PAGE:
CENP-A native ChIP
Sequencing libraries were generated and barcoded for multiplexing. For library preparation, we used NEBNext Ultra II DNA library prep kit for Illumina (E7645) and NEBnext Multiplex oligos for Illumina (NEB; E7335) following the manufacturer's recommendations. Libraries were size selected using AMPure XP magnetic beads (Beckman Coulter) to exclude polynucleosomes (≥220 bp) and PCR amplified before submission to 75-bp single-end sequencing on Illumina NextSeq 500 platform.
Sequencing libraries were generated and barcoded for multiplexing using adaptors described previously (Buenrostro et al., 2013). The average size and concentration of all libraries were analyzed using the Fragment Analyzer system (Agilent) followed by quantitative PCR using KAPA Library Quantification Kit (Illumina). Libraries were sequenced as 75-bp single-end reads on an Illumina NextSeq 500 platform.
ChIP-seq data processing
All data were processed on the Galaxy platform (usegalaxy.org).
CENP-A native ChIP
Single-end ChIP-seq reads were aligned to the human genome build hg38 with BWA (Galaxy tool version 0.7.17.4). Duplicate-read removal was performed by using the RmDup (Galaxy tool version 2.0.1 tool version 1.3.1). BamCoverage and BamCompare deeptools were performed with 1,000 bin size and read number normalization. Plots were generated using Integrative Genomics Viewer (Robinson et al., 2011).
For quantitative (calibrated) ChIP analysis, reads were analyzed following Hu et al. (2015). Reads were trimmed (version tool 1.0.2) to keep bases 11 to 75, and any reads smaller than 50 bp were removed (FASTQ filter tool) to minimize genome misalignments. Reads were aligned to the human genome build hg38 and the mouse genome build mm10 using Bowtie 2 with the very sensitive end-to-end preset option. Output fasta files of aligned and unaligned reads were generated. Unmapped reads against mm10 were aligned against hg38. To internally calibrate the ChIP-seq, the exogenous mouse genome spike-in was used to quantitatively compare the genomic profiles of chromatin modifications or protein binding profiles between experimental conditions as described previously (Hu et al., 2015; Orlando et al., 2014; Bonhoure et al., 2014). To account for any variation in spike-in cell mixing in different samples, the factors were corrected using the read counts corresponding to input samples as described previously (Fursova et al., 2019). BamCoverages (deeptool) normalized for read number and including the appropriate scaling factor were loaded into Integrative Genomics Viewer for visualization.
As in Neo4p13, signals are coming from both chromosome 4 homologues (one carrying the neocentromere), we estimated the coverage for H3K9me3 or Rad21 over the 4p13 region coming from the neocentromere allele. For this estimate, we assumed the S40-RPE signal is originating equally from both alleles and that the nonneocentromere chromosome 4 in Neo4p13 is equivalent to both S40-RPE chromosomes 4. Quantitative data of the number of reads per 10,000 kb of chromosome 4 was normalized against S40-RPE, and a further normalization step (1 = maximum level and 0 = minimum value) for equal scaling was performed.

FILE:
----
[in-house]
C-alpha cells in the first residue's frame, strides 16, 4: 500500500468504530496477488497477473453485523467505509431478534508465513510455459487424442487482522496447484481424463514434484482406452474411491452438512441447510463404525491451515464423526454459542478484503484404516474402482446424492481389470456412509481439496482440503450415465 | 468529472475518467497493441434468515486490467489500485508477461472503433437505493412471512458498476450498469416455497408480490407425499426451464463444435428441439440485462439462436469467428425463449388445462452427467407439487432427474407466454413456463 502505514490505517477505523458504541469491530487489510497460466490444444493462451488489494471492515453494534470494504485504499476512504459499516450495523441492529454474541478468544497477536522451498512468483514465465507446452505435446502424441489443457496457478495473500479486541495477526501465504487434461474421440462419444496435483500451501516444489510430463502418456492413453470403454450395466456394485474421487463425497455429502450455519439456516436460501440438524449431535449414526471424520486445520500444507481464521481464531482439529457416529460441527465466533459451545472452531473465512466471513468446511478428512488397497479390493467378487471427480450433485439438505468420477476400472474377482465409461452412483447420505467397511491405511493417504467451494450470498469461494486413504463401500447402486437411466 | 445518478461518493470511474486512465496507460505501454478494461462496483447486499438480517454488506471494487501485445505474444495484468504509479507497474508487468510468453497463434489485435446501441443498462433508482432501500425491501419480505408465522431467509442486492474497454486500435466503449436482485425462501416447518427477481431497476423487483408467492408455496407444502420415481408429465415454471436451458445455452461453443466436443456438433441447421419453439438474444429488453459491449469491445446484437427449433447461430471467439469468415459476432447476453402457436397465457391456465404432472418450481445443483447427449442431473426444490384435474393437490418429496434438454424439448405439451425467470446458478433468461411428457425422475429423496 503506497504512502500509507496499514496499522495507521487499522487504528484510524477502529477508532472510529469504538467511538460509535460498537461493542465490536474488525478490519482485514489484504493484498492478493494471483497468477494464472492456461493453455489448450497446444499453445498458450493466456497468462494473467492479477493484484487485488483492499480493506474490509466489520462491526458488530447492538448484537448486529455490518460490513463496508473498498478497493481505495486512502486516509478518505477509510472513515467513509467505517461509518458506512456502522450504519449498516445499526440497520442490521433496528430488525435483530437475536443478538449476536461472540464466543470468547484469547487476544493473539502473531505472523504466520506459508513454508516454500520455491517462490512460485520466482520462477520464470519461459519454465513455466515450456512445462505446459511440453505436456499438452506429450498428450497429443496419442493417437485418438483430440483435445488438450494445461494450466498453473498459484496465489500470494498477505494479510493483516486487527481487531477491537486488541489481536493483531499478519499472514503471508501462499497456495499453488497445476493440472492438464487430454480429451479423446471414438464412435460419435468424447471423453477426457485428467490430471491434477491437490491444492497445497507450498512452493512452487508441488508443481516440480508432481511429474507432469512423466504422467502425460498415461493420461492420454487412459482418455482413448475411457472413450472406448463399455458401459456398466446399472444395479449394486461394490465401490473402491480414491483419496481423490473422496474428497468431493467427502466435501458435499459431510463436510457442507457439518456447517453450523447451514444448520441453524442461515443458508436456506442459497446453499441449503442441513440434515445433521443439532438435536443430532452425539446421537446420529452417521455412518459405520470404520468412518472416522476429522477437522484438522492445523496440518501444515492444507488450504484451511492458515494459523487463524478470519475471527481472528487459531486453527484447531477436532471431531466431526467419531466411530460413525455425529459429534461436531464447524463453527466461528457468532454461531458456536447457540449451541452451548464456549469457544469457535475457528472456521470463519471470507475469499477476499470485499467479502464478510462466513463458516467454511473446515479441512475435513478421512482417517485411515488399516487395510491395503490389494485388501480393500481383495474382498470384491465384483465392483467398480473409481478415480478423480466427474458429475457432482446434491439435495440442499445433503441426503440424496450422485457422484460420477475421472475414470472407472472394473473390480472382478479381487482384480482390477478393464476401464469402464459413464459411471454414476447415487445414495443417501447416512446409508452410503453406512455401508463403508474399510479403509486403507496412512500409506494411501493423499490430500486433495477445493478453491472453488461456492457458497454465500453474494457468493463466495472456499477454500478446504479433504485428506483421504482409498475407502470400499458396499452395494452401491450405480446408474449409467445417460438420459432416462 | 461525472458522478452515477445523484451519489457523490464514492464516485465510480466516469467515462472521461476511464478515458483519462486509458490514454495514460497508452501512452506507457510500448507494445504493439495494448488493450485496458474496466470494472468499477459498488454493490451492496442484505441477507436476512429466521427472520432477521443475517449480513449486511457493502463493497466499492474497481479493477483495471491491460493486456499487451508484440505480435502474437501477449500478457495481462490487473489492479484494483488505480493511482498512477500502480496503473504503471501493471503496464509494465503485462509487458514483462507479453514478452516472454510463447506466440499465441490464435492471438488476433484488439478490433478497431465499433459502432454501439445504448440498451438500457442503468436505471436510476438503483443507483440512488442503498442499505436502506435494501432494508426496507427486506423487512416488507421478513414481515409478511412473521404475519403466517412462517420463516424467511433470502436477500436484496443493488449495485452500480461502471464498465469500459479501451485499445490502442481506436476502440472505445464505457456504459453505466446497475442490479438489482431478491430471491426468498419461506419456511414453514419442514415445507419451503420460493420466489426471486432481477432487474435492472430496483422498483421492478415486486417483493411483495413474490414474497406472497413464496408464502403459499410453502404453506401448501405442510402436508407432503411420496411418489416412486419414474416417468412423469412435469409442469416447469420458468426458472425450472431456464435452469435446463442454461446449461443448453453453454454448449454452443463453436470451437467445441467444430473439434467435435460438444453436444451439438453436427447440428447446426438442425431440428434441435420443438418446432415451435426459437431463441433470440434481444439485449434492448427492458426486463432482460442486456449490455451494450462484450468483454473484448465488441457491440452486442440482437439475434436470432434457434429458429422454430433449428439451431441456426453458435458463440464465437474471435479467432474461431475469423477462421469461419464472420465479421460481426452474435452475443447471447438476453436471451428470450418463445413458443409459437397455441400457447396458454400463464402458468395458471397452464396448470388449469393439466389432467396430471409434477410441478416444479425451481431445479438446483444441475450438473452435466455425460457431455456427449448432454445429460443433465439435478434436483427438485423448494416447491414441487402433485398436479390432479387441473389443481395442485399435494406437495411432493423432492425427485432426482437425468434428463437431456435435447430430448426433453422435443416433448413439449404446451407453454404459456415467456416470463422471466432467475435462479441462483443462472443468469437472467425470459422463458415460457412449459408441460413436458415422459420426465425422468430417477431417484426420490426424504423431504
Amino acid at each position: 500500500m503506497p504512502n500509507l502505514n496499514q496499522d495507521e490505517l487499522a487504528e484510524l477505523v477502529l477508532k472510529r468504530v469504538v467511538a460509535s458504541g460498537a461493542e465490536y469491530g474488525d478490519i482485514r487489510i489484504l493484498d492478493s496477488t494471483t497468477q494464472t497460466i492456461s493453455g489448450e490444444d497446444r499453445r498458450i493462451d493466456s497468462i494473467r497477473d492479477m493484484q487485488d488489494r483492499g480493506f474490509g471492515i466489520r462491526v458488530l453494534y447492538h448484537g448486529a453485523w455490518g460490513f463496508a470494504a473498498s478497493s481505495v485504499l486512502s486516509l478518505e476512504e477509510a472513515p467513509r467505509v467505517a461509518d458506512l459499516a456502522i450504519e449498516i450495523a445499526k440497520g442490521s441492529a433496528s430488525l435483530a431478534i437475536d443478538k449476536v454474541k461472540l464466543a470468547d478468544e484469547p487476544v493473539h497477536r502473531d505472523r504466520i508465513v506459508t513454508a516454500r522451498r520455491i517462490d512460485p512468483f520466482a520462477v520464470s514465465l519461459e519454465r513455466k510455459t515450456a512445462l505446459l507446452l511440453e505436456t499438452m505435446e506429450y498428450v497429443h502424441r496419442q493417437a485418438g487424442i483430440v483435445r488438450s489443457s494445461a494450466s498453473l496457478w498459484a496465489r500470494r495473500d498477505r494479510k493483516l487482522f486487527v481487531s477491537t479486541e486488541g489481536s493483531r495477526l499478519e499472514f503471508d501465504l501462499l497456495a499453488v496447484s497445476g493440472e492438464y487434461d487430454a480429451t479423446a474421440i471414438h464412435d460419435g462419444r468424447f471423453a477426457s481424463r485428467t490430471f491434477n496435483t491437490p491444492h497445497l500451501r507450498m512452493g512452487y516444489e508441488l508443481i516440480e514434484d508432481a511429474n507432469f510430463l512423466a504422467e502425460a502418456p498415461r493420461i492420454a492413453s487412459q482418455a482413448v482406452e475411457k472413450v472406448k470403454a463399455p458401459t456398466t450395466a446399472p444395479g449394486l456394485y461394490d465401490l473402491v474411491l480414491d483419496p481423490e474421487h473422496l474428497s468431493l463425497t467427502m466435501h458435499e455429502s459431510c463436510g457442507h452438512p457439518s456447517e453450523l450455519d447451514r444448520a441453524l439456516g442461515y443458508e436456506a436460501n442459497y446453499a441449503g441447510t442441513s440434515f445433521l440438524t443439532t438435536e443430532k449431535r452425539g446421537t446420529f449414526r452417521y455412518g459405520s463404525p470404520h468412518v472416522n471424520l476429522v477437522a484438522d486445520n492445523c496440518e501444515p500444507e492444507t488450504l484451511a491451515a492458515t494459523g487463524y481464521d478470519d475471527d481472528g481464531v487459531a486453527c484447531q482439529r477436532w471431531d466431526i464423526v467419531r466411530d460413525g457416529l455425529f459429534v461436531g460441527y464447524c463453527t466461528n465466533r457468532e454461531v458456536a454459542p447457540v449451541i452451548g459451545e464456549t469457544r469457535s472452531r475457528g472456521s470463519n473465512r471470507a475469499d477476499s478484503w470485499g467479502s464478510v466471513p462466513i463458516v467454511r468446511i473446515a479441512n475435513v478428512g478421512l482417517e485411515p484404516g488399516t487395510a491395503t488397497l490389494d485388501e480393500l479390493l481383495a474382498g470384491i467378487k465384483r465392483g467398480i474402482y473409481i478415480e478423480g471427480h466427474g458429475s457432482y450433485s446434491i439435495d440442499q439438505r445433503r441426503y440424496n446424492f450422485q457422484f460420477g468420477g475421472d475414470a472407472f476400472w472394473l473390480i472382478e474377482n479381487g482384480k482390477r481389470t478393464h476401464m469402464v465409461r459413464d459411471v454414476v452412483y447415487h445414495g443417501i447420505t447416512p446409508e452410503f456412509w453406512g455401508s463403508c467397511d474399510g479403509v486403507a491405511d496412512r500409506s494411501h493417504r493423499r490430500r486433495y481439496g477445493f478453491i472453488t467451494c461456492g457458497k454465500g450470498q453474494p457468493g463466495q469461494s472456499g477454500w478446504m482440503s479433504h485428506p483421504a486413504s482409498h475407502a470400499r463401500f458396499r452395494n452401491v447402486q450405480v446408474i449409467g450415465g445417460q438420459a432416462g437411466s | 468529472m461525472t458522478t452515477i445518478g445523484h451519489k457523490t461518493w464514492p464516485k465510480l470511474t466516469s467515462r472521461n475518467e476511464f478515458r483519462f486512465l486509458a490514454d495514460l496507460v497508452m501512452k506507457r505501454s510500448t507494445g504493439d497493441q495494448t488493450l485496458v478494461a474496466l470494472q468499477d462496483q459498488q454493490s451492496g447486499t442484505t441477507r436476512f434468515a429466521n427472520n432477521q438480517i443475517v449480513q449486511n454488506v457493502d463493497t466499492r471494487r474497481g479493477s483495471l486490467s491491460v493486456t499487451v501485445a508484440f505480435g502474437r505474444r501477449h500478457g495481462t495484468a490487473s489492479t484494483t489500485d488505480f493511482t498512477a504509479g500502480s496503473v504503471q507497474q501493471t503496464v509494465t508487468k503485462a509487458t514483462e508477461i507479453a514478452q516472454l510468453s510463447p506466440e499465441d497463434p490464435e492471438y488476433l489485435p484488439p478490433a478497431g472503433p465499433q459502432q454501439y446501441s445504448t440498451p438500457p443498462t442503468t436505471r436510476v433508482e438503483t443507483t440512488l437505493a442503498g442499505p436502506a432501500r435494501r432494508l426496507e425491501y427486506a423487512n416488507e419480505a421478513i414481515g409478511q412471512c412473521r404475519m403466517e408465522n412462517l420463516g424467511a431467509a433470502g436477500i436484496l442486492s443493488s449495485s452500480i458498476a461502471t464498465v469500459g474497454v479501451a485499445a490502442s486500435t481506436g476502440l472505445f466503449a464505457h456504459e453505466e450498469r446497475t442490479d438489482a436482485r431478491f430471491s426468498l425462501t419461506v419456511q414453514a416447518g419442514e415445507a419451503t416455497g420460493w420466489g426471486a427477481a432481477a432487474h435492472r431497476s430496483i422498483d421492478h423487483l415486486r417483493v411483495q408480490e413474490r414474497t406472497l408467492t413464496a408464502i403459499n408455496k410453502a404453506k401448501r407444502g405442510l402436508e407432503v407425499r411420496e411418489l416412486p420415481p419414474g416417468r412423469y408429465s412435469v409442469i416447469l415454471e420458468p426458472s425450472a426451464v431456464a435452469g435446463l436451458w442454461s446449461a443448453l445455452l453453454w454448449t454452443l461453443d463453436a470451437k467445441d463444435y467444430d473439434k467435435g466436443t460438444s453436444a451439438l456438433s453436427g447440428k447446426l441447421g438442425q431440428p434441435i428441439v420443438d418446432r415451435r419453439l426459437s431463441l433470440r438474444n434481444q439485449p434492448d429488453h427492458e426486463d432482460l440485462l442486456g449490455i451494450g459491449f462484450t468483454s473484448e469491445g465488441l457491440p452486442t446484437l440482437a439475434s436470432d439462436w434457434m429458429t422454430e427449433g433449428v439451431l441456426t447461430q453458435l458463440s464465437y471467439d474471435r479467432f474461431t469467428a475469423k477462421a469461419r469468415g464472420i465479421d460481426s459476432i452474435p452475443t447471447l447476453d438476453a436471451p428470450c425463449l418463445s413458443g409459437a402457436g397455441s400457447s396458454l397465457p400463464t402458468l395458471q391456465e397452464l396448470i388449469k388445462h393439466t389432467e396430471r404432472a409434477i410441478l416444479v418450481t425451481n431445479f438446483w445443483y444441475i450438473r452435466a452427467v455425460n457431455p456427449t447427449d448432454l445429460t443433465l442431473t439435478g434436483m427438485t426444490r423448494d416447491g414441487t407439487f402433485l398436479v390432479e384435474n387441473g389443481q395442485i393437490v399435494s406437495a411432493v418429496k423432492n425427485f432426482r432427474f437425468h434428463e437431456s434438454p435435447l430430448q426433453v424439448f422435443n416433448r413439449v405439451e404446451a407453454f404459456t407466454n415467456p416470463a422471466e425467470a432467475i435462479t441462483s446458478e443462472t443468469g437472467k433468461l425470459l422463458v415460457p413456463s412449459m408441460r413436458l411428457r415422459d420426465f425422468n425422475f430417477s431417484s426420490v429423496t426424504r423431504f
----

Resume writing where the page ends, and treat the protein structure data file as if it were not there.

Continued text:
Nanopore sequencing and data processing
Genomic DNA was extracted using a Qiagen Blood & Cell culture DNA Midi kit following the manufacturer's recommendations. Libraries were prepared using the LSK109 one-pot kit, and one flow cell was run on the PromethION for each sample. Reads were base called with the guppy 3.0.5 high-accuracy model and initially mapped with minimap2 v 2.14 to the hs37d5 human reference genome.
For the detection of structural variants, Sniffles was run genome-wide on each sample bam file with the parameters -l 10 -s 5 (minimum length of 10 and minimum read support of 5). Calls were initially filtered using tabix to select those within or overlapping the region spanning chromosome 4 (40,000,000–60,000,000). Parental calls were subtracted from the ones corresponding to Neo4p13 neocentromere 0 d and 200 d to select for structural variants that were only present in the latter two samples. For this subtraction, two calls were considered the same if they were of the same structural variantion type and if their start positions and SV lengths were both within a certain distance of each other. This distance, x, was specified as x=5 if parental SV length <250, or x = parental SV length / 50 otherwise. Any remaining calls within the region spanning the neocentromere area (chromosome 4: 43,000,000–43,250,000) were individually examined.
Analysis of structural variants within the S40-RPE and Neo4p13 region revealed no evidence of translocations to the hs37d5 decoy chromosome (an artificial in silico chromosome containing all human genome sequences that are not mapped in the reference genome), indicating no insertion of α-satellite sequences or any other. Overall, our analysis of the 4p13 region in the Neo4p13 line failed to show any change in the DNA composition compared with S40-RPE with a 10-bp detection cutoff.
For de novo assembly of the parental and neocentromere consensus haplotypes, reads mapping to 4:40,000,000–60,000,000 in the parental sample were extracted from the bam file and used to build a de novo assembly of the region. This assembly was made using Flye v2.5 (https://github.com/fenderglass/Flye), with parameters -g 20–assm-coverage 40. The assembly was followed by three rounds of polishing with Racon v1.4.3 (https://github.com/isovic/racon) and consensus correction using Medaka v 0.8.1 (https://github.com/nanoporetech/medaka) with the r941 prom high model. Racon parameters were chosen as recommended for use with Medaka (-m 8 -x -6 -g -8 -t 4 -q -1 -w 500). This assembly included one contig spanning 4: 39,982–49,117 kb and a second spanning 4: 51,794–58,879 kb. The former included the cassette insertion, while the latter represented the unmodified haplotype.